It's been 11 years since Wellington-based company Xero was founded, 10 years since it went public, and chief executive Rod Drury says it has the potential to become a tech powerhouse like Amazon, Facebook or Google.
At the company's annual Asia-Pacific region conference in Melbourne this week, Drury announced the release of a range of new products designed to make life easier for accountants, business owners and employees.
The new products and apps - Xero HQ, Xero Expenses, Xero Projects, Xero Discuss and education platform Xero Lifelong Learning Partners - aim to bring the firm from back room to front of house, adding to its traditional accounting software.
Judging by the reaction at Xerocon, where more than 3000 accountants and bookkeepers from 19 countries whooped and hollered like a rock concert audience at news of the new products, the company is hitting its target market.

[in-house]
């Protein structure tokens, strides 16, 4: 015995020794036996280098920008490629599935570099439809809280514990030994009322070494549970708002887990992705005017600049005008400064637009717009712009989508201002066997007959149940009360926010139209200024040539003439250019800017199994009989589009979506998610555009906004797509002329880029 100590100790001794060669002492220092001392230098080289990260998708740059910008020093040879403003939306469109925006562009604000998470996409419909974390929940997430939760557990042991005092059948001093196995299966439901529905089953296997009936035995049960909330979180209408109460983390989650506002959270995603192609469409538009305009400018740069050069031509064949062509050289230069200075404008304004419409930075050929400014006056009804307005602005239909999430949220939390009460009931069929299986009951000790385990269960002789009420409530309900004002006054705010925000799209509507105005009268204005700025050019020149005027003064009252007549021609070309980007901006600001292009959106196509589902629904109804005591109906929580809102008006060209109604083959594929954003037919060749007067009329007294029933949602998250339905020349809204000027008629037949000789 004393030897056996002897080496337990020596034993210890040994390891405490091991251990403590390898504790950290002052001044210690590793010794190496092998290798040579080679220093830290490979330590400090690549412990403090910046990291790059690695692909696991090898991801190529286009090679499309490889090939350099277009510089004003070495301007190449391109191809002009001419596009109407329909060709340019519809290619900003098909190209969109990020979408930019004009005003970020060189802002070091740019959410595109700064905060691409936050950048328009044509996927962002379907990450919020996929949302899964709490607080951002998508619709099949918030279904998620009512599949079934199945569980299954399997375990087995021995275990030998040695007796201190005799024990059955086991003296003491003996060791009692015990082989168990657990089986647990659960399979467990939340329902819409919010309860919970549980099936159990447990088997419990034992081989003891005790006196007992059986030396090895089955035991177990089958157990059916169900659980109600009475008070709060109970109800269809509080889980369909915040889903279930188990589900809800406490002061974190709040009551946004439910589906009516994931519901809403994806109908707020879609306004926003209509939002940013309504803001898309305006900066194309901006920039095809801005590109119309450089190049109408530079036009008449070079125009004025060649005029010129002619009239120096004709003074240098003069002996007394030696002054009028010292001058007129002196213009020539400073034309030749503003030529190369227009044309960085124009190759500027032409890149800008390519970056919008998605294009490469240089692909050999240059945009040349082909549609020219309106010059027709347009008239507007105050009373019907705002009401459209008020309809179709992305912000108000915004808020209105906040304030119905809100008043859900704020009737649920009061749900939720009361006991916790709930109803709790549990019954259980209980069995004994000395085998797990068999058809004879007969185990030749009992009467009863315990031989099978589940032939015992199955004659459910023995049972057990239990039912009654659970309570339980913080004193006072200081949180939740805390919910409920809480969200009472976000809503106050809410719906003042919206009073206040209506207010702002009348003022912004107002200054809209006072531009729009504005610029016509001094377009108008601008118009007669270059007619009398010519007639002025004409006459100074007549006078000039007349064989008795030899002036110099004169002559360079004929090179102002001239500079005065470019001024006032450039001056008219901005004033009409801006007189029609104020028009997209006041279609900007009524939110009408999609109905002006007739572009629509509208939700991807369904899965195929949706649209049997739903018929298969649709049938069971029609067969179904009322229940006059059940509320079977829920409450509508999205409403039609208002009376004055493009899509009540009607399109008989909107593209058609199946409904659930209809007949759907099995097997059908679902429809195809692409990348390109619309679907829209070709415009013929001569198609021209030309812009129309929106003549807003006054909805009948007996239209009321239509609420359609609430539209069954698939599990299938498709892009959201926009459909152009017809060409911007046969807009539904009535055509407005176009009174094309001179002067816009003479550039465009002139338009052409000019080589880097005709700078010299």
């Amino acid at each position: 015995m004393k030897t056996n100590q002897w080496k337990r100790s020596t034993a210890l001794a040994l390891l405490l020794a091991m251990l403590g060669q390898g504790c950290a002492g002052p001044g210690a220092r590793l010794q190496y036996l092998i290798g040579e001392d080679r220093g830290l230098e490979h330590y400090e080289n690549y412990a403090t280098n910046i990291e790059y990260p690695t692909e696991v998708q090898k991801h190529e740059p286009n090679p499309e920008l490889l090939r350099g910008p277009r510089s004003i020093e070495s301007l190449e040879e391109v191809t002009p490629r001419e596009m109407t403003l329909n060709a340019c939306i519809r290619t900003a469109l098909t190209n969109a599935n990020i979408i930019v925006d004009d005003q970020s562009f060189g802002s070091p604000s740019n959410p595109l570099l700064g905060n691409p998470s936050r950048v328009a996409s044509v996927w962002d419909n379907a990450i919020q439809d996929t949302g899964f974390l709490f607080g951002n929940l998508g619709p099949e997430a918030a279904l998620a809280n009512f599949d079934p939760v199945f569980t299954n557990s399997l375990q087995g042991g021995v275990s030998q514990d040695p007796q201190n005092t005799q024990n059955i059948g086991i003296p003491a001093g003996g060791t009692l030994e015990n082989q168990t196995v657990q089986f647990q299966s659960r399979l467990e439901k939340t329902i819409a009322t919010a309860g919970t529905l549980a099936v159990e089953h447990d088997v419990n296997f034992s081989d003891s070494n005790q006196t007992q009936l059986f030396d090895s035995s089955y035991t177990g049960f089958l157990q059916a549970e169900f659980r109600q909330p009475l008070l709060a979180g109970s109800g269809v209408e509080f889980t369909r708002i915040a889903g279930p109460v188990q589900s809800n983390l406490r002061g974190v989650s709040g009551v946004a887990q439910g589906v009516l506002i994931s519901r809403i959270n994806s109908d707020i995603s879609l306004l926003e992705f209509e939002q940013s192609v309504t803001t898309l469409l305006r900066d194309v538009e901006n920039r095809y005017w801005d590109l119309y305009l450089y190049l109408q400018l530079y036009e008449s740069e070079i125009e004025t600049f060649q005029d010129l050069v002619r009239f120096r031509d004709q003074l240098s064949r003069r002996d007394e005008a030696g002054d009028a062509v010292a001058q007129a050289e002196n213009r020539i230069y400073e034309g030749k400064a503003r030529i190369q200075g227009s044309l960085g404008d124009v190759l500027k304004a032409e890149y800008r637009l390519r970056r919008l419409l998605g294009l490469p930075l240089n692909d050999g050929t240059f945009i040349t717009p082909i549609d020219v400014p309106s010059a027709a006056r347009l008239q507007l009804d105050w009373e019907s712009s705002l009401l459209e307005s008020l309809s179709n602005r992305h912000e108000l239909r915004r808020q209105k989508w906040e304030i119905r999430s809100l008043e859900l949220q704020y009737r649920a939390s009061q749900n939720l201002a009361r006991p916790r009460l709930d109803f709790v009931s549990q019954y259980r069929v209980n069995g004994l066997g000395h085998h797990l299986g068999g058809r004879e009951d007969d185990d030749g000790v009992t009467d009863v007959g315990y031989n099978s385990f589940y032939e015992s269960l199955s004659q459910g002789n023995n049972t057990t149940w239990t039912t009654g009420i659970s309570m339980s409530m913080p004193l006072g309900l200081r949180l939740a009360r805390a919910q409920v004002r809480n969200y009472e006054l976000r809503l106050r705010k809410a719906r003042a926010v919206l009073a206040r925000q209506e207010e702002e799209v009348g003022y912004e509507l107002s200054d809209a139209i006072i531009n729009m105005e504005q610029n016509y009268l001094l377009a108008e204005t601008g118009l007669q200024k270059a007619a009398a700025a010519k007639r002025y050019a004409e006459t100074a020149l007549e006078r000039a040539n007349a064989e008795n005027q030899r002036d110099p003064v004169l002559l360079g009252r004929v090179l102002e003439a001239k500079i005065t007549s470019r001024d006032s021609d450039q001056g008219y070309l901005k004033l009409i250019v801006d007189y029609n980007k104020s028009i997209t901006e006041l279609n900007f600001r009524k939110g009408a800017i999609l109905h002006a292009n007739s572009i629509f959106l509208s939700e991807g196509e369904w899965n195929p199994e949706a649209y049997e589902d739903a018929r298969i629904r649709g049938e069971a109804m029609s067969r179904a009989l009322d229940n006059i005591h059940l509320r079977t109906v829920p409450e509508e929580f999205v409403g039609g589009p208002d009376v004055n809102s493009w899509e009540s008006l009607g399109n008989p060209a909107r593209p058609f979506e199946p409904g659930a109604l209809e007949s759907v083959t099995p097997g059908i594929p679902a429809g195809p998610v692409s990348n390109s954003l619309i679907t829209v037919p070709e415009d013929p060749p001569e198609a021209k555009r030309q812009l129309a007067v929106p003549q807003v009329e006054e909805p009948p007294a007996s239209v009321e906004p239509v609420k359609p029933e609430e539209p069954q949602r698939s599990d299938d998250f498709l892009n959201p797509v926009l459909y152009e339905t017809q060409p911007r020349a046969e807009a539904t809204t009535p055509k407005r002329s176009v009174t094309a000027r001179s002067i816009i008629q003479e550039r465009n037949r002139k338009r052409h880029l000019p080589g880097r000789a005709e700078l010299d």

Xero is always writing software, but some of the products released have been in development for more than a year, Drury says.
"What people are really excited about is the Lifelong Learning Platform," he says.
"We've had so much demand from people saying 'Why can't I learn Xero at university or school?' and it's a hard problem to solve in the cloud and I think we've done it really well."
Drury puts the firm's success down to two things.
"Firstly, having the capital to do it properly, build a global business from New Zealand, and secondly, being able to hire great talent," he says.
"Talent isn't in traditional businesses; talent goes to businesses where it can grow quickly and be part of growth stories.
"We keep attracting better and better people and our own people, with the experience they're getting, are the best people in the world."